Bruce Halle, the founder of the tire and wheel retailer Discount Tire, who was known in art circles for his and his wife, Diane’s, collection of Latin American art, has died at 87.
Halle and his wife, Diane, had been mainstays on the ARTnews “Top 200 Collectors” list, having made appearances every year since 2008. Prior to their marriage, in 1999, Diane had started a collection of Latin American art, which Bruce later supported. On the occasion of a 2001 exhibition of works from their collection at the Museum of Fine Arts, Houston, Diane said of the decision to buy Latin American work, “When I became serious about actually collecting, I wanted to have a region that was my own, one that I could explore by myself.” Bruce was also a serious collector in his own right, and counted among his holdings sculptures by Aristide Maillol, Jean Arp, and other modernist masters and antique posters related to tires.
Together, the Halles formalized the Diane and Bruce Halle Collection, which includes around 500 works, by such artists as Tunga, Ana Mendieta, Hélio Oiticica, Felix Gonzalez-Torres, Gego, Jac Leirner, Lygia Clark, and Mira Schendel.
“I’m very proud to have been associated with them,” Roland Augustine, a partner at Luhring Augustine, who has been a longtime adviser to the Halle Collection, said. “Diane and Bruce revealed themselves as true patrons who remain steadfast in supporting educational initiatives. They were not speculators; they were not buying art as investments.”
Shows of works from the Halle Collection have been presented at the Art Institute of Chicago and the Phoenix Art Museum, the latter of which has received money from the Halles. Last year, after the Halles and Discount Tire gave the institution a new grant, the Phoenix Art Museum began presenting a free-access day each month. The Halles have also supported various shows at the Art Institute, including its current Tarsila do Amaral retrospective, which will travel to New York’s Museum of Modern Art later this year.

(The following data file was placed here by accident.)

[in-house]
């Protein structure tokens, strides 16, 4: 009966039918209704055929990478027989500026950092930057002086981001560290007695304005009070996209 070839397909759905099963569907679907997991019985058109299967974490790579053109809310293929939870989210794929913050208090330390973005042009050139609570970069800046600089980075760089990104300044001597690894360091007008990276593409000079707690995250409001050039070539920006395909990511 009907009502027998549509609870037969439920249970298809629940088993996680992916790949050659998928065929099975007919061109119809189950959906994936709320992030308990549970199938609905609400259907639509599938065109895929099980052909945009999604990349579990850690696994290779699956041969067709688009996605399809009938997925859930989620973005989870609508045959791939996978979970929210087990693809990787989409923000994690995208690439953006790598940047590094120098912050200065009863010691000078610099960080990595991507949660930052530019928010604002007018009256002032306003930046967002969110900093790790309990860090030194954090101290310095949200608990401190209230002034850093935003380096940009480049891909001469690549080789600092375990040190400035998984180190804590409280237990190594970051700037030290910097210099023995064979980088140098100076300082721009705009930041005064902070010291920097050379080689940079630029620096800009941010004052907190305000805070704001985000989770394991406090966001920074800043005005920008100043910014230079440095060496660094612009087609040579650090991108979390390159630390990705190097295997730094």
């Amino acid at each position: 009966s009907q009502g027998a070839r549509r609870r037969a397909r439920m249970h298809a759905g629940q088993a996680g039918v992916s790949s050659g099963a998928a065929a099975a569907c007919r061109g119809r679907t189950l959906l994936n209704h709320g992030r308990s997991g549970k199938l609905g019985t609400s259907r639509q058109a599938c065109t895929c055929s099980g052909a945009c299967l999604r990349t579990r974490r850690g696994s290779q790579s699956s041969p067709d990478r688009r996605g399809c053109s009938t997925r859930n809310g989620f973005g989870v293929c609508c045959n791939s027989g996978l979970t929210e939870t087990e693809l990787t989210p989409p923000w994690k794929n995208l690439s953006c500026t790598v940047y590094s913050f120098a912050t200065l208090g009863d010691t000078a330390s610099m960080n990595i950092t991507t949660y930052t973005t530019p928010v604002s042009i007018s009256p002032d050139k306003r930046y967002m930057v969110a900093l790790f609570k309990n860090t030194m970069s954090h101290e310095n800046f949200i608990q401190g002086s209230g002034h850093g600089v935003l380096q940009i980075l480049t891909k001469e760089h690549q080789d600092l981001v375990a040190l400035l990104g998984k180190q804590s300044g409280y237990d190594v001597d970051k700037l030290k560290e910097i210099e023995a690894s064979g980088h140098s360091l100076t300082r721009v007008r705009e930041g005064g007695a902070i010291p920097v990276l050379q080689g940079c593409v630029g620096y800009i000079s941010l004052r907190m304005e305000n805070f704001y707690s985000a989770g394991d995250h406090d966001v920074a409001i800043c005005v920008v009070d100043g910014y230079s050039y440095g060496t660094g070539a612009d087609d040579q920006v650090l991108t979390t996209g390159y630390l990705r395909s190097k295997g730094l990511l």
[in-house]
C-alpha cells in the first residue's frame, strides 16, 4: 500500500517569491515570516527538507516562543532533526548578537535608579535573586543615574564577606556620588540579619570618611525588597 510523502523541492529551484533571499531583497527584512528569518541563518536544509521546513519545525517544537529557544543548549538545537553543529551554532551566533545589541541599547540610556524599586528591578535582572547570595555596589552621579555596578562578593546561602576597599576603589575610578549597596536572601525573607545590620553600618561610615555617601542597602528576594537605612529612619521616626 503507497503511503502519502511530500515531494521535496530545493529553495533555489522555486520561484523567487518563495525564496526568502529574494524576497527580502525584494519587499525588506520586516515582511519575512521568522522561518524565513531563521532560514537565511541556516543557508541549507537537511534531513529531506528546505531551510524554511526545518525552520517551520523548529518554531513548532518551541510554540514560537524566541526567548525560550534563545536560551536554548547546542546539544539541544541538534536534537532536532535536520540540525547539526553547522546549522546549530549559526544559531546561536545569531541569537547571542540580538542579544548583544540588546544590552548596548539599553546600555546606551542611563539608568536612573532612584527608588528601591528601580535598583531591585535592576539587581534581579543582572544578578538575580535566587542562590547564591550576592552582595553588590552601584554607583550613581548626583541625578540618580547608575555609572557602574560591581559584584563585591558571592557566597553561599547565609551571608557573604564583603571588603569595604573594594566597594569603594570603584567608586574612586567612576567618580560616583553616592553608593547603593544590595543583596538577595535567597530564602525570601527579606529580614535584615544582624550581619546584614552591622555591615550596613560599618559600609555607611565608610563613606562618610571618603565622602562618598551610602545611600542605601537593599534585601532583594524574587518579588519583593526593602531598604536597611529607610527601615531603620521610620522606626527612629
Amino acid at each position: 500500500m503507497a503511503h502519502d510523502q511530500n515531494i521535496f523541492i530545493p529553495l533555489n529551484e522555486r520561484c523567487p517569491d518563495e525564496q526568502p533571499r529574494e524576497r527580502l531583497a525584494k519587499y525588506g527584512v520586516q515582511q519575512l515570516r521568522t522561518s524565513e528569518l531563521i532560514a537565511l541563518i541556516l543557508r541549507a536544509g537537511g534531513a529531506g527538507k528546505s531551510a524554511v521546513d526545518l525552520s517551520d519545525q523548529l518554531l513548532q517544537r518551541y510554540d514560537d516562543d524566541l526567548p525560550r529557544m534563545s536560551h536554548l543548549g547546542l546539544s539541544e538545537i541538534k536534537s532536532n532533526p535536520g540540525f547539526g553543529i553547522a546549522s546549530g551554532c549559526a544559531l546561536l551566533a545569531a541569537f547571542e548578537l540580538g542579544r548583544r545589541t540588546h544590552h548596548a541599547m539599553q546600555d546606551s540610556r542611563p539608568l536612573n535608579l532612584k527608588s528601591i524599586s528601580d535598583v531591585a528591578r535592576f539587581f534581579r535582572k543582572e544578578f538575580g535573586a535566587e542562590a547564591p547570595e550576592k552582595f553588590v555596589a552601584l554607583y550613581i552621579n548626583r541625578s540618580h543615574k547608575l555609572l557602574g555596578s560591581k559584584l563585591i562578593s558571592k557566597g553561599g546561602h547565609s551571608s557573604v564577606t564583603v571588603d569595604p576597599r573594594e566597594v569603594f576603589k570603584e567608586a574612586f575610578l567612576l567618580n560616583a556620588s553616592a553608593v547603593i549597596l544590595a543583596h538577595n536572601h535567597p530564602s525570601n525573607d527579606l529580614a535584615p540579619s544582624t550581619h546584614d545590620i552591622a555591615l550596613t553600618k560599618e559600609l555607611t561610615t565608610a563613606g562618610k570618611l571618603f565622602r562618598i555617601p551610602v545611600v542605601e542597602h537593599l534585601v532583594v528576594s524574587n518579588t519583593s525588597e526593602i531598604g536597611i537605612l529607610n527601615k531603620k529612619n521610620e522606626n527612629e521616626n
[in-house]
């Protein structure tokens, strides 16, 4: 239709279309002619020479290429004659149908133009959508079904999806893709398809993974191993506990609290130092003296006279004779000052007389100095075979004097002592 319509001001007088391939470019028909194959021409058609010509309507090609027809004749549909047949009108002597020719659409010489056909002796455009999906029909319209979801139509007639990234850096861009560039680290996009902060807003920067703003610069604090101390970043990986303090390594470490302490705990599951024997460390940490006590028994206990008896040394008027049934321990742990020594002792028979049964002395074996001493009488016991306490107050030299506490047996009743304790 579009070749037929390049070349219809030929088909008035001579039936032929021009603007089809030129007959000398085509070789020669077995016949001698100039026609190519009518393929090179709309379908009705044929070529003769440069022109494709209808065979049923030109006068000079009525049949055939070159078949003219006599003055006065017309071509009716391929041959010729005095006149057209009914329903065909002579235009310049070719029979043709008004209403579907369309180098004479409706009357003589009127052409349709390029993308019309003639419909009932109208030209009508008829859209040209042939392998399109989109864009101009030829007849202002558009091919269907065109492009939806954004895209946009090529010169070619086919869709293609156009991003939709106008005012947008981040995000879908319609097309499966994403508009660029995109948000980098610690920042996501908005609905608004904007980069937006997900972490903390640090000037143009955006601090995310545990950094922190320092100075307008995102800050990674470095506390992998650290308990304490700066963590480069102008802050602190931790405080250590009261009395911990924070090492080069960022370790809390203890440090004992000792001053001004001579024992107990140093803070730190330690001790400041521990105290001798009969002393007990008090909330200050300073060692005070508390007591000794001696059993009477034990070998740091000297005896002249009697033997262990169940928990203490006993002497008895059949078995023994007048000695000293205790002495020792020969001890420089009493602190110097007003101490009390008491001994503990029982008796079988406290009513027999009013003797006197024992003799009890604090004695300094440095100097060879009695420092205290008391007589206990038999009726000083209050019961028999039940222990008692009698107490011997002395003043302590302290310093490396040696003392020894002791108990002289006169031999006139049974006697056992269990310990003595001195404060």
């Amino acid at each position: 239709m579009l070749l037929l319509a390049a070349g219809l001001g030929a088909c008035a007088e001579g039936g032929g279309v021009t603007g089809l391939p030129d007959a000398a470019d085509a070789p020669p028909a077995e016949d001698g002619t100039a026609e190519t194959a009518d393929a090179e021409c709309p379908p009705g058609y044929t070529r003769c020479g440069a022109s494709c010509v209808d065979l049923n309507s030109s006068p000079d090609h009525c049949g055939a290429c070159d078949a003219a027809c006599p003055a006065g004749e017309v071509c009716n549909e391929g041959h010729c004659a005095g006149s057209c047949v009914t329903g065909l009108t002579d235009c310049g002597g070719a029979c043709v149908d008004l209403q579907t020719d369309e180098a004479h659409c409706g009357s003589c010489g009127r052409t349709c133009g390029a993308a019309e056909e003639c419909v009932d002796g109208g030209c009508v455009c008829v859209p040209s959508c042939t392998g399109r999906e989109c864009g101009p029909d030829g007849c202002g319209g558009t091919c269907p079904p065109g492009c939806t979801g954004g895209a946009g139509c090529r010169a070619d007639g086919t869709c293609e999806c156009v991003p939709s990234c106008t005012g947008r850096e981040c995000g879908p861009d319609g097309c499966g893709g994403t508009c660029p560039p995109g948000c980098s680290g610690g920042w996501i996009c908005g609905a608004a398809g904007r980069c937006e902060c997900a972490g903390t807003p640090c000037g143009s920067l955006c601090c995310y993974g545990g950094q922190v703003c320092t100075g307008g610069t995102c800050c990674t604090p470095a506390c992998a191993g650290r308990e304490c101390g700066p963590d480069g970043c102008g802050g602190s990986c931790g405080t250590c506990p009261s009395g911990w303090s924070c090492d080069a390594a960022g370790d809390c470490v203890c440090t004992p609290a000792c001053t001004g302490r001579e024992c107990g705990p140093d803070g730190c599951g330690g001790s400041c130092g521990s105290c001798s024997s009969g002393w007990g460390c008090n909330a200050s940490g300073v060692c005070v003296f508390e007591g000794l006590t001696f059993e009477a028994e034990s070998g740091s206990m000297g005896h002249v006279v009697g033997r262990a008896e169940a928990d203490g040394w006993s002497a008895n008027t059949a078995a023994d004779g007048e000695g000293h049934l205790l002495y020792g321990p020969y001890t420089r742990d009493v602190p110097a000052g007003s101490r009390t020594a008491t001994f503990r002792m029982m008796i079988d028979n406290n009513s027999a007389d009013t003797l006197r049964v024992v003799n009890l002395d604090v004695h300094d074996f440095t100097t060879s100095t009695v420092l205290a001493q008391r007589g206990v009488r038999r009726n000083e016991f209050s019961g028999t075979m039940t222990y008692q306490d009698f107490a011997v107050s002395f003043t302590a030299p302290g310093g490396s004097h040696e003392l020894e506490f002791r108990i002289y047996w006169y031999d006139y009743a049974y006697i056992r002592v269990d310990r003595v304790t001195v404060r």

The Diane and Bruce Halle Foundation also supported the Hammer Museum’s recent exhibition “Radical Women: Latin American Art, 1960–1985,” the Whitney Museum’s 2016 Carmen Herrera survey, a traveling survey of Cuban art that stopped at the MFA Houston and the Walker Art Center, and the Museum of Modern Art’s Lygia Clark and Joaquín Torres-García retrospectives, among other exhibitions, and gave to programs at the Berkeley Art Museum & Pacific Film Archive and the Norton Museum of Art in West Palm Beach, Florida.
“Bruce was an incredible philanthropist and human being,” Mary Sabbatino, a vice president and partner at Galerie Lelong in New York, said in a phone conversation. “He was beloved in the art world. He had a great sense of humor.” She added that the Halle Collection, with its significant holdings of works by Mendieta, Clark, and others, is “the most important collection of art by Latin American artists in the world.”
Bruce Halle was born in 1930 in Springfield, Massachusetts, and has for much of his life been based in Arizona. In 1960, he founded a tire store in Michigan; it later grew into Discount Tire, the tire and wheel retailer which currently has some 950 locations. According to Forbes, Halle was the 144th most wealthy person in the United States.
“Bruce Halle and Diane Halle have been great pioneers, along with a tiny handful of other collections, in the U.S. to push forward both the collecting and appreciation of modern and contemporary Latin American art in this country,” Edward Sullivan, a leading scholar on Latin American art, wrote in an email. “Their promotion of the work of many famous and also obscure (to many) artists, and their generosity in lending to exhibitions and donating to museum collections mark this couple as crucial to the health of the art from south of the U.S. border in all parts of the States.”
Beverly Adams, who is a curator of Latin American art at the Blanton Museum of Art in Texas, served as a curator for the Halle Collection for over 15 years. Adams spoke of the couple’s generosity, well-known to employees of Discount Tire, in regards to sharing with the public the contents of the collection. That collection, she said, “defied what was seen as Latin American art from the view of many U.S. institutions.”
“They embraced the material and amassed this collection with the idea of sharing it and creating knowledge within the United States,” Adams added. “They wanted to push the field and knowledge of this art forward, and open people’s eyes to the richness and diversity of these works from Latin America.”
Maximilíano Durón contributed reporting.